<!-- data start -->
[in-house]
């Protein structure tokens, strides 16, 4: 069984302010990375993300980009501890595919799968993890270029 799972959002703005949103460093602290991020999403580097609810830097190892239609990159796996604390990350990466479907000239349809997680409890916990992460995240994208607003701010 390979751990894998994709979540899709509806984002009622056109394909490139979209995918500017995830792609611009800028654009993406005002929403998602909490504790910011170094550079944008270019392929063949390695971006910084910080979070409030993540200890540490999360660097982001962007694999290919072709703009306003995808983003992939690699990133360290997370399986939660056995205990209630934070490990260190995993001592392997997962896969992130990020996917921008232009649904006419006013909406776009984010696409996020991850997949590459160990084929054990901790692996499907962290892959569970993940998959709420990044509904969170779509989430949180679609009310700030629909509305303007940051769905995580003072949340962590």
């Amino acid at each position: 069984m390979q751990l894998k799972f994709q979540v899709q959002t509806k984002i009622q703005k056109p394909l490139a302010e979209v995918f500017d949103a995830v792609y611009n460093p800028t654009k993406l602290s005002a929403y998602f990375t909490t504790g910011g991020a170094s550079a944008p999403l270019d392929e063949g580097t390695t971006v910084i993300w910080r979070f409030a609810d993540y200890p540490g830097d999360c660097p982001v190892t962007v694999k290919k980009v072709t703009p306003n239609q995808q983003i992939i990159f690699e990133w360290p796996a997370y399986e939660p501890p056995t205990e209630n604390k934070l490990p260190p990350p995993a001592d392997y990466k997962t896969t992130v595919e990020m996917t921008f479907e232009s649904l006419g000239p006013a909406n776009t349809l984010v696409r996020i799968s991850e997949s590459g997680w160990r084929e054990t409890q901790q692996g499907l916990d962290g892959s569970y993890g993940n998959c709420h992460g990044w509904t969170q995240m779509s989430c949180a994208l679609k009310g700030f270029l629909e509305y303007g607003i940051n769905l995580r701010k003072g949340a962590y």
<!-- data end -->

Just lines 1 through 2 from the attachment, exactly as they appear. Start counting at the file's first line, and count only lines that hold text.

[in-house]
């Protein structure tokens, strides 16, 4: 069984302010990375993300980009501890595919799968993890270029 799972959002703005949103460093602290991020999403580097609810830097190892239609990159796996604390990350990466479907000239349809997680409890916990992460995240994208607003701010 390979751990894998994709979540899709509806984002009622056109394909490139979209995918500017995830792609611009800028654009993406005002929403998602909490504790910011170094550079944008270019392929063949390695971006910084910080979070409030993540200890540490999360660097982001962007694999290919072709703009306003995808983003992939690699990133360290997370399986939660056995205990209630934070490990260190995993001592392997997962896969992130990020996917921008232009649904006419006013909406776009984010696409996020991850997949590459160990084929054990901790692996499907962290892959569970993940998959709420990044509904969170779509989430949180679609009310700030629909509305303007940051769905995580003072949340962590």